• The board structure must include committees with responsibilities for audit, risk, nomination and compensation. The audit and risk committee should not be merged with any other board committees.
  • The Chairperson of the audit and risk committees must be independent members of the board, distinct from the chair of the board and the chair of other committees
  • There is a strong focus on having a vigorous internal controls framework and ensuring that any issues are being flagged to the board, including monitoring of outsourced activities.
  • Compensation must be symmetric with risk outcomes and the compensation framework must provide for mechanisms to adjust variable compensation.
  • An assessment of compensation should be undertaken by an external third party at least every five (5) years. 
  • The board must have a robust delegation of authority which clearly defines decision making between the board and senior management.

Comparison with the SCA Regulations 

It is important to note that it is mandatory for all CBUAE licensed banks to comply with the CB Regulations, unlike the SCA Regulations which are enforceable on a ‘comply or explain’ basis for those entities it is applicable to (joint-stock companies in the UAE). Furthermore, it should be noted that should there be a conflict between what it is stated in the SCA Regulations with the CB Regulations, the CB Regulations shall take precedence. 

We have outlined below a few of the key differences between the SCA Regulations with the CB Regulations. 

  1. Board Gender Diversity - The CB Regulations mandate that as part of the nomination process to appoint a new board member, a policy must be put in place setting out that at least 20% of the candidates considered must be female. In comparison, the SCA Regulations do not mention the requirement of a policy.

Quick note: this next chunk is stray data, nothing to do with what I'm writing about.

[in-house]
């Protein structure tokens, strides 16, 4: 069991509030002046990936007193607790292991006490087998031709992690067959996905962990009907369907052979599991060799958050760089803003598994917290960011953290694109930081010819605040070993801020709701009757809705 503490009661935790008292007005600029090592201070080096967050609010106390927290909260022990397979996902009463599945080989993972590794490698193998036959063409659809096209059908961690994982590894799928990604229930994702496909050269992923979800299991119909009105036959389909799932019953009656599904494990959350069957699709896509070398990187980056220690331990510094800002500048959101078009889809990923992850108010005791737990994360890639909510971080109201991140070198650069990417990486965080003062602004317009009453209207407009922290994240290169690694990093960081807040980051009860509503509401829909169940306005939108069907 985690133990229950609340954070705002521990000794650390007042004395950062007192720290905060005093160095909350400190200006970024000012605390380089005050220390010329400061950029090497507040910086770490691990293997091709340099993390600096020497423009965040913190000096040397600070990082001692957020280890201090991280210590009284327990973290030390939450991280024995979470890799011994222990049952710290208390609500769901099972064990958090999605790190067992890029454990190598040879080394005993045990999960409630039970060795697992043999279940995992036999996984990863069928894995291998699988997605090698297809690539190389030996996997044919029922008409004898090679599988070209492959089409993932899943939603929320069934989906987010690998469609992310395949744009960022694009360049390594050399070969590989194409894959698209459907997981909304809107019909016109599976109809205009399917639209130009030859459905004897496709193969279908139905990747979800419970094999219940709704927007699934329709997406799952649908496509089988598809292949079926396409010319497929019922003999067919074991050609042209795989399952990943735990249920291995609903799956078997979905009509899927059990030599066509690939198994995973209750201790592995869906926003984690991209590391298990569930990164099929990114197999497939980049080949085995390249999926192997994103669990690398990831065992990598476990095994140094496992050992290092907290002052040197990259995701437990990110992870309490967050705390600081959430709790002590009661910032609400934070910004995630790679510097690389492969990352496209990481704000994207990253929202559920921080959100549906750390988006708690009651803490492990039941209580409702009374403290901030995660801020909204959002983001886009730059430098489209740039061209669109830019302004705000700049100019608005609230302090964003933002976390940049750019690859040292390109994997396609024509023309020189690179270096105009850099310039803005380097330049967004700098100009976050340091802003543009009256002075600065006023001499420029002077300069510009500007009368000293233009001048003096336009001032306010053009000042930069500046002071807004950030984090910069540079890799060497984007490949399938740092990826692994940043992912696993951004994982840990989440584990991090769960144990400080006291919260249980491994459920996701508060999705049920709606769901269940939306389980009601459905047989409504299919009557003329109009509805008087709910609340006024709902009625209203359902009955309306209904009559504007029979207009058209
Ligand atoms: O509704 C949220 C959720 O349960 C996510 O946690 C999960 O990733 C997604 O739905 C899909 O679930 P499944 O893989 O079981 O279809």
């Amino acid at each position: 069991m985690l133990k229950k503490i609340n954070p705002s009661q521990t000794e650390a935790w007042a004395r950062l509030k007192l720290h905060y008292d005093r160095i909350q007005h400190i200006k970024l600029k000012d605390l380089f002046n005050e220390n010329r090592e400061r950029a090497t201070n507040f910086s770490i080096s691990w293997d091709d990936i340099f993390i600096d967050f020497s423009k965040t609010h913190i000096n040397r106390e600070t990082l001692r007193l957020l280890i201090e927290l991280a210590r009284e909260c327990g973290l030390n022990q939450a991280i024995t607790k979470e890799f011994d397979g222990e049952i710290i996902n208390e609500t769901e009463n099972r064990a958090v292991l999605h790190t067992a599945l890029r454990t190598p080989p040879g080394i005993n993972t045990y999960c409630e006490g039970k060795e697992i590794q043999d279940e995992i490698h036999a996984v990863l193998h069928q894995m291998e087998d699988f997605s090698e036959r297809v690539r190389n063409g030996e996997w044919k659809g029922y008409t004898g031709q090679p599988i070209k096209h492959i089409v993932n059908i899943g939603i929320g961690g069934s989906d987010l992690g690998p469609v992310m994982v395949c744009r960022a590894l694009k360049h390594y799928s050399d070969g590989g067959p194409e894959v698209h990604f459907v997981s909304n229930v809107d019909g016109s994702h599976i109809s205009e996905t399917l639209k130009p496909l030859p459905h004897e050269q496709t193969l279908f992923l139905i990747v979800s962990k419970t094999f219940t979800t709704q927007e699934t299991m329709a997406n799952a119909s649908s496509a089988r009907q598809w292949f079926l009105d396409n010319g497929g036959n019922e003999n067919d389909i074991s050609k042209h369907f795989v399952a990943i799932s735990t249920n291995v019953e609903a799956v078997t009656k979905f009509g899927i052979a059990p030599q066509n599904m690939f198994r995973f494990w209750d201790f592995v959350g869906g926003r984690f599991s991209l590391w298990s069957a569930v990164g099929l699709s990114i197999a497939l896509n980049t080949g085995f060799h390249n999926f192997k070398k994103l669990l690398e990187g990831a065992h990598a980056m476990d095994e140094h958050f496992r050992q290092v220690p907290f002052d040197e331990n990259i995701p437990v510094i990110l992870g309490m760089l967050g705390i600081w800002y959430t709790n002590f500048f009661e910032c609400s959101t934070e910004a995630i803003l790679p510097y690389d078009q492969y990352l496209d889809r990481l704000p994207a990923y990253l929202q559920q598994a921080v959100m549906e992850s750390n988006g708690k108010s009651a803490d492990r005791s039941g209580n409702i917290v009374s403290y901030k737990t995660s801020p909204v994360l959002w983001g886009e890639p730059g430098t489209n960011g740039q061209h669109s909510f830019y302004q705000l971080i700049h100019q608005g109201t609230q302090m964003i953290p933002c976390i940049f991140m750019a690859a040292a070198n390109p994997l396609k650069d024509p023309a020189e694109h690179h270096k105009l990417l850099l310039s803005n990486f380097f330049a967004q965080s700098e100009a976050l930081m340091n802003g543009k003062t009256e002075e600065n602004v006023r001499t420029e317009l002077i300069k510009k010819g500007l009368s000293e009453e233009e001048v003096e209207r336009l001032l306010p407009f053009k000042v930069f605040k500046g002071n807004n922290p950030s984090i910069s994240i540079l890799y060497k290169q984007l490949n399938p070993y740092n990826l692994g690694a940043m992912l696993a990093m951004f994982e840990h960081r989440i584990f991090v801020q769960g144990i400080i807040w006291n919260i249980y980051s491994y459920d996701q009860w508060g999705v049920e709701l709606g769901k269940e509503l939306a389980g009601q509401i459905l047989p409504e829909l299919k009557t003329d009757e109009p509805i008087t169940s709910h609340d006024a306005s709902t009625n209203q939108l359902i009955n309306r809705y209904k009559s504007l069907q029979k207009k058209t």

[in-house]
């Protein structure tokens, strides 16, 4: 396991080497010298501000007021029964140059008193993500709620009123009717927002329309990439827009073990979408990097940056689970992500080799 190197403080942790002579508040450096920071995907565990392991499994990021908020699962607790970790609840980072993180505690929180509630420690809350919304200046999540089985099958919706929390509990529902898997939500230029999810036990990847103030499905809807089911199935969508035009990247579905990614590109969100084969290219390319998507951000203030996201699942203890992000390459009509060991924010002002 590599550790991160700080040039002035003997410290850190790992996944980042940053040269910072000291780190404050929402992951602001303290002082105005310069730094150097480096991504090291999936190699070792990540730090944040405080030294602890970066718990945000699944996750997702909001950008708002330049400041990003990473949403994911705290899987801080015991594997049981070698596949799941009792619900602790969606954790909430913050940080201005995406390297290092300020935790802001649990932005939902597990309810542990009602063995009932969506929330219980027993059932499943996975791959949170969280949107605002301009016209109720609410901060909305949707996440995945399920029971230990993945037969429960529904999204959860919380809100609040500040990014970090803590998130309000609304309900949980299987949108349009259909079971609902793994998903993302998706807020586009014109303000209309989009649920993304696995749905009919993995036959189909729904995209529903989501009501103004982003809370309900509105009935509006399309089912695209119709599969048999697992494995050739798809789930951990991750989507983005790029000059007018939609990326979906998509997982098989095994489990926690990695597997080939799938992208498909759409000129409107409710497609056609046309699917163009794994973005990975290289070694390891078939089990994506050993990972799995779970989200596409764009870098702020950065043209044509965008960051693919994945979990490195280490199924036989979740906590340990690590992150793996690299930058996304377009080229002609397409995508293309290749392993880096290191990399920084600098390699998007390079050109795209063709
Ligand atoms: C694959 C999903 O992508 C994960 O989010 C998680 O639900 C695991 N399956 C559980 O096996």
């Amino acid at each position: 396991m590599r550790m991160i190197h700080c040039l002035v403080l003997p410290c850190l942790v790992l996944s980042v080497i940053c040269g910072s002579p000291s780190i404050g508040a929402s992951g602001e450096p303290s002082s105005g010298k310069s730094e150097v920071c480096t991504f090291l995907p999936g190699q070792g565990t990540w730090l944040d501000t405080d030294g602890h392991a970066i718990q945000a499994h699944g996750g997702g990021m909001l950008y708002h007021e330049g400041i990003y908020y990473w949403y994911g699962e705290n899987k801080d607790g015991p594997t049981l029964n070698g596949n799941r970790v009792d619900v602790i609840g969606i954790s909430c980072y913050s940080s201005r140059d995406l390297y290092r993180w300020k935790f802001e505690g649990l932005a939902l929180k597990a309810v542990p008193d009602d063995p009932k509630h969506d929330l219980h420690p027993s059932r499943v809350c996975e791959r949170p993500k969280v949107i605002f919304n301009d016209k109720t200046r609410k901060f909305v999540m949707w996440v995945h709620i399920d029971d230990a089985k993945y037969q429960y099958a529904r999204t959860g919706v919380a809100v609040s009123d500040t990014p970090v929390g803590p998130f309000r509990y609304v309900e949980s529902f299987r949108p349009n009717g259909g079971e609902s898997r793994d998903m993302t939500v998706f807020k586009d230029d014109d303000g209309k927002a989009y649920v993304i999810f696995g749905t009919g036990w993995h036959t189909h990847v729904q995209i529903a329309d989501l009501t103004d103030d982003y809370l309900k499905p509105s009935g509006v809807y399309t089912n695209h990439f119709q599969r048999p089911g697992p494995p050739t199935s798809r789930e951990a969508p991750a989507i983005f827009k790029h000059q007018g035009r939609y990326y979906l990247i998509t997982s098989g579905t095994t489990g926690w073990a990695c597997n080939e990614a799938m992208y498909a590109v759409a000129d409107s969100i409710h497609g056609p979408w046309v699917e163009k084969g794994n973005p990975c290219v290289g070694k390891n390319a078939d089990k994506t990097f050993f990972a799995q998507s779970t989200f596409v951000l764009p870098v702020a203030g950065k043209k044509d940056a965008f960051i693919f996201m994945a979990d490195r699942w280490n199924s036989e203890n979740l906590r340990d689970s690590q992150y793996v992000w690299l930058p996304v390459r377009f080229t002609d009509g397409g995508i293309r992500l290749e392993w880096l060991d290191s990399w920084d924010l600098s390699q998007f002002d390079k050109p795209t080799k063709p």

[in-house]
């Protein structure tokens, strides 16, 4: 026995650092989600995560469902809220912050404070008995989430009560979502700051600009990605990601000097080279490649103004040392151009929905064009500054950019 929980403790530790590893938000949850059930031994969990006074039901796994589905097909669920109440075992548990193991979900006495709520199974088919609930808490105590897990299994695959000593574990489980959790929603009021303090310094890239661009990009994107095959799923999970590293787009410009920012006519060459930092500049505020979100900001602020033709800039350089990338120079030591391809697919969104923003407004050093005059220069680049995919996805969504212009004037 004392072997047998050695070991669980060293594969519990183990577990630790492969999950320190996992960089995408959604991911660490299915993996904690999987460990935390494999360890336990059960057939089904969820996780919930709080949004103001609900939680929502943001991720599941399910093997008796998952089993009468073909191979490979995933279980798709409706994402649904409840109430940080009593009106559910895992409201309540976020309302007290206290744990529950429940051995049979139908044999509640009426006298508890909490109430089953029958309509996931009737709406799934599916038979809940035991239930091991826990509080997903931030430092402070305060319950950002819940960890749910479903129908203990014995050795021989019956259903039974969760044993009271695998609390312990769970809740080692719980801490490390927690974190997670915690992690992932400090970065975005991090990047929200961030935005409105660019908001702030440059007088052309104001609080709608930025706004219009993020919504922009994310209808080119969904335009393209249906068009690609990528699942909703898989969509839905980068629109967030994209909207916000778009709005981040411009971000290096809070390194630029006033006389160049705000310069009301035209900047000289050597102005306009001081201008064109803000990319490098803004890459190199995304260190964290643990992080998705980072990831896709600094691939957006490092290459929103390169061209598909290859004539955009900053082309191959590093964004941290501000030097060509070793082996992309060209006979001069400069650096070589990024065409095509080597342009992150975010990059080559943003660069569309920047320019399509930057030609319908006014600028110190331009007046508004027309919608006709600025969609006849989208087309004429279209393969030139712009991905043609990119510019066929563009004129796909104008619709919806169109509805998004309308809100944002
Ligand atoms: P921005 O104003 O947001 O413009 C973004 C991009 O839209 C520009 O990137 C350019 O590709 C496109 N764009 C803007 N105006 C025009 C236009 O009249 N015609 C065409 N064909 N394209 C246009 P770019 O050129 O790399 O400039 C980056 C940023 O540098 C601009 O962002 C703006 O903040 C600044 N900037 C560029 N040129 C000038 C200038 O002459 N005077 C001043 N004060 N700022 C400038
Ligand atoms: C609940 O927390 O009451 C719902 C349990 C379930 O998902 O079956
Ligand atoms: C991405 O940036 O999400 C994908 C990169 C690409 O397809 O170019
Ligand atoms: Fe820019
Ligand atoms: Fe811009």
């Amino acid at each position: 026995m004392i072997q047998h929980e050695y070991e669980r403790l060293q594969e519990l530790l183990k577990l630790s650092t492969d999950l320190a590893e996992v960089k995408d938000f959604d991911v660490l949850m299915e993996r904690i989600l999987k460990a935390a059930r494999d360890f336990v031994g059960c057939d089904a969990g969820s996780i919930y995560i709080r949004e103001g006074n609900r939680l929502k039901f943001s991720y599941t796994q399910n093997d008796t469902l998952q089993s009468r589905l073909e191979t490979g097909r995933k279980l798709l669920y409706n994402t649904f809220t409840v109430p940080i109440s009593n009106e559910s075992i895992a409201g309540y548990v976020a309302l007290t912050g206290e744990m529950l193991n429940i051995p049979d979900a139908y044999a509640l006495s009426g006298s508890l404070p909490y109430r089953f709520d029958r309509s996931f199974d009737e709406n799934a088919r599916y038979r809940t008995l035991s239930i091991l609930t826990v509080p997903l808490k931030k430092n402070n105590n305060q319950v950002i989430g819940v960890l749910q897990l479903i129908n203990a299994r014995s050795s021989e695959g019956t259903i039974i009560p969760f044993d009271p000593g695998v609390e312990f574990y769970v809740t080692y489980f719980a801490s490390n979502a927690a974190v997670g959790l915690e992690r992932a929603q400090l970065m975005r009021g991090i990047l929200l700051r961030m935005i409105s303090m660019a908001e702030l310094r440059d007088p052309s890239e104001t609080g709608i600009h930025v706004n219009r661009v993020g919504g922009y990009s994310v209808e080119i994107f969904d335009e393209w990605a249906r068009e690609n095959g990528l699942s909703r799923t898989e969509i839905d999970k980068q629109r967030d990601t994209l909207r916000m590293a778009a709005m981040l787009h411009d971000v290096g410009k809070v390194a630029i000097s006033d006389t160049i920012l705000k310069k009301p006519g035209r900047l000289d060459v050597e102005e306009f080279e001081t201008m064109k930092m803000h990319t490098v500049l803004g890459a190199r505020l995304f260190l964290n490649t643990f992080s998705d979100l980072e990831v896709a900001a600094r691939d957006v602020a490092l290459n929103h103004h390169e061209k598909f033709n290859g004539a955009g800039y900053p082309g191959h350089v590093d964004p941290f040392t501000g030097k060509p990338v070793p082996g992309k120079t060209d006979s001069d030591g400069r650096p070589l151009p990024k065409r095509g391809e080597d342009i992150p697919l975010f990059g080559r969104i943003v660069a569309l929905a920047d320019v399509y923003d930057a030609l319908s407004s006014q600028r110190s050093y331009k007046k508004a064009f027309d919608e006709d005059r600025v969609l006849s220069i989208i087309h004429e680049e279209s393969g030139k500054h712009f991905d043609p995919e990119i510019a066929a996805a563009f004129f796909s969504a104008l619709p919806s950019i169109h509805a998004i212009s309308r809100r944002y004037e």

2. Board Inductions - The CB Regulations mandate that all new board members receive an appropriate induction. The SCA Regulations set out that one of the duties of the board is to ensure that newly appointed members have the correct understanding of the company's activities, works and responsibilities.
  3. Board Composition - The CB Regulations mandate that all members of the board must be non-executive, the board should not comprise any executive members with management responsibilities. In comparison, the SCA Regulations only require at least a majority of the board to be non-executive. 
  4. Board Independence - The CB Regulations set out that the maximum tenure as an independent member of the board in the same bank is twelve (12) consecutive years. The SCA Regulations are silent on the maximum tenure to maintain independence.
  5. Board Meetings - A minimum number of six (6) board meetings a year is now mandated by the CB Regulations. Four (4) board meetings is the requirement in the SCA Regulations. 
  6. Board Effectiveness Reviews - The CB Regulations mandate that a review by an external third party should be undertaken at least once every five (5) years. The SCA Regulations note that it is the duty of the Nomination Committee to review the skills required for the board on annual basis and also to review the board structure when required, there is no set requirement for an external review.
  7. Compensation - The CB Regulations mandate certain caps on bonuses for senior management and staff, and that a review by an external third party is to be undertaken at least every five (5) years. The SCA Regulations set out the cap for board members, but does not refer to senior management / staff bonuses or an external review.

Impact and Sanctions for Non-Compliance

Whilst it is expected that a number of CBUAE licensed banks that are joint-stock companies (subject to the SCA Regulations) will have already implemented a number of the requirements in the CB Regulations, action will need to be undertaken to comply with the additional mandatory requirements (set out above). In addition, those requirements that were not previously complied with under the SCA Regulations (and non-compliance was only explained), which are now mandatory under the CB Regulations, will also need to be addressed.